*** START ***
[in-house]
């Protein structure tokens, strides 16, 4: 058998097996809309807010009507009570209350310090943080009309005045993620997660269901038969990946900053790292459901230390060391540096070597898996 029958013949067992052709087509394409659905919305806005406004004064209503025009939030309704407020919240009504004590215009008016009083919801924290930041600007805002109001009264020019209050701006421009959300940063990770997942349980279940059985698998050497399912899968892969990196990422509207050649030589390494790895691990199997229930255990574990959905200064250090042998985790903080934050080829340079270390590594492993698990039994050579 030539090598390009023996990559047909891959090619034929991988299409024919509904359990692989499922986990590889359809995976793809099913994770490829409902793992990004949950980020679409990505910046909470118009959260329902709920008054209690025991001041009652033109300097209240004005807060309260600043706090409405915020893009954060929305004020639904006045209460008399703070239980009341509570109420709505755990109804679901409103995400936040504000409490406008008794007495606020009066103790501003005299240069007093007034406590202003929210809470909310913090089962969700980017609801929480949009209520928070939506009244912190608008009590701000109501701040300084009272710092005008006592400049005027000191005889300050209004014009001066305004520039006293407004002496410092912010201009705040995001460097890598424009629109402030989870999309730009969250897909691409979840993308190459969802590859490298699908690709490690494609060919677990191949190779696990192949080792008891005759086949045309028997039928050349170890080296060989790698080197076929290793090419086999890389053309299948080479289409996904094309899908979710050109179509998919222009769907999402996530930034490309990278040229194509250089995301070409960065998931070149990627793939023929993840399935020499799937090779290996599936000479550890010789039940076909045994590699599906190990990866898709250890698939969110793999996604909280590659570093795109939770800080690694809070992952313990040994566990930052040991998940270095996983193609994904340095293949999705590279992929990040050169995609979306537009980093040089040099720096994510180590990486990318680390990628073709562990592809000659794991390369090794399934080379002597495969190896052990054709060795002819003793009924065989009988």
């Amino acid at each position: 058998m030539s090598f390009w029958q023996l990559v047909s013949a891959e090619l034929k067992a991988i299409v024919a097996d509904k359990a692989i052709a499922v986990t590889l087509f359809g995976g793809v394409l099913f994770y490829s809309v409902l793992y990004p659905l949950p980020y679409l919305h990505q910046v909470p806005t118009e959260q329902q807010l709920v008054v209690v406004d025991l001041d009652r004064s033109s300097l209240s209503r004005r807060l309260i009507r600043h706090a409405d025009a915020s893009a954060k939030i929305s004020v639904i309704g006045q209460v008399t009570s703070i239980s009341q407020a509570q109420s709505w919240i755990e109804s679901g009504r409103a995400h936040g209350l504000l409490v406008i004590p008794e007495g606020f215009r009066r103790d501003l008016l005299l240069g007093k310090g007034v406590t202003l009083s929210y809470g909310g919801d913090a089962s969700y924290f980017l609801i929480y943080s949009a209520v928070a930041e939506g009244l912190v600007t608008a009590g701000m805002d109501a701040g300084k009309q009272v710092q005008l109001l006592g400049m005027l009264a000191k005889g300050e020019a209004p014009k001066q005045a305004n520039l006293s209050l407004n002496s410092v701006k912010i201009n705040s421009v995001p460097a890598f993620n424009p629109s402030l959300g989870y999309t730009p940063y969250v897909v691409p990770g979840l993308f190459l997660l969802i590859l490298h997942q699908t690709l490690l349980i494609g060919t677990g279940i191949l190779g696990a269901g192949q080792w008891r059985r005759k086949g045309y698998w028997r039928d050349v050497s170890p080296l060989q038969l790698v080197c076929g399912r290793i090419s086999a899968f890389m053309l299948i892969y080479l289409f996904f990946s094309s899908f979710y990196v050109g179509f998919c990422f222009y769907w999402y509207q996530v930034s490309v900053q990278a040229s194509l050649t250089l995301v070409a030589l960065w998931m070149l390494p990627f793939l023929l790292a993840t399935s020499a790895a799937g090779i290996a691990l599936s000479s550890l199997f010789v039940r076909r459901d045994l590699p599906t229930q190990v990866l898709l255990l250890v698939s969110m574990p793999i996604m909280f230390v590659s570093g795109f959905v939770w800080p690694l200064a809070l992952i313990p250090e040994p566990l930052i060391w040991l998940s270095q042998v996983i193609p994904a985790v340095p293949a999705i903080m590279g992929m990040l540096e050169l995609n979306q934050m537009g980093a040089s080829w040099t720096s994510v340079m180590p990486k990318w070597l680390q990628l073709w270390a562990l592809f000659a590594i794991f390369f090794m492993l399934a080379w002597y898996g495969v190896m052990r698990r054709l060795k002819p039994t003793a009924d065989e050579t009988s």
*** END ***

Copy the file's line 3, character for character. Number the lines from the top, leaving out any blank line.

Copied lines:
């Amino acid at each position: 058998m030539s090598f390009w029958q023996l990559v047909s013949a891959e090619l034929k067992a991988i299409v024919a097996d509904k359990a692989i052709a499922v986990t590889l087509f359809g995976g793809v394409l099913f994770y490829s809309v409902l793992y990004p659905l949950p980020y679409l919305h990505q910046v909470p806005t118009e959260q329902q807010l709920v008054v209690v406004d025991l001041d009652r004064s033109s300097l209240s209503r004005r807060l309260i009507r600043h706090a409405d025009a915020s893009a954060k939030i929305s004020v639904i309704g006045q209460v008399t009570s703070i239980s009341q407020a509570q109420s709505w919240i755990e109804s679901g009504r409103a995400h936040g209350l504000l409490v406008i004590p008794e007495g606020f215009r009066r103790d501003l008016l005299l240069g007093k310090g007034v406590t202003l009083s929210y809470g909310g919801d913090a089962s969700y924290f980017l609801i929480y943080s949009a209520v928070a930041e939506g009244l912190v600007t608008a009590g701000m805002d109501a701040g300084k009309q009272v710092q005008l109001l006592g400049m005027l009264a000191k005889g300050e020019a209004p014009k001066q005045a305004n520039l006293s209050l407004n002496s410092v701006k912010i201009n705040s421009v995001p460097a890598f993620n424009p629109s402030l959300g989870y999309t730009p940063y969250v897909v691409p990770g979840l993308f190459l997660l969802i590859l490298h997942q699908t690709l490690l349980i494609g060919t677990g279940i191949l190779g696990a269901g192949q080792w008891r059985r005759k086949g045309y698998w028997r039928d050349v050497s170890p080296l060989q038969l790698v080197c076929g399912r290793i090419s086999a899968f890389m053309l299948i892969y080479l289409f996904f990946s094309s899908f979710y990196v050109g179509f998919c990422f222009y769907w999402y509207q996530v930034s490309v900053q990278a040229s194509l050649t250089l995301v070409a030589l960065w998931m070149l390494p990627f793939l023929l790292a993840t399935s020499a790895a799937g090779i290996a691990l599936s000479s550890l199997f010789v039940r076909r459901d045994l590699p599906t229930q190990v990866l898709l255990l250890v698939s969110m574990p793999i996604m909280f230390v590659s570093g795109f959905v939770w800080p690694l200064a809070l992952i313990p250090e040994p566990l930052i060391w040991l998940s270095q042998v996983i193609p994904a985790v340095p293949a999705i903080m590279g992929m990040l540096e050169l995609n979306q934050m537009g980093a040089s080829w040099t720096s994510v340079m180590p990486k990318w070597l680390q990628l073709w270390a562990l592809f000659a590594i794991f390369f090794m492993l399934a080379w002597y898996g495969v190896m052990r698990r054709l060795k002819p039994t003793a009924d065989e050579t009988s």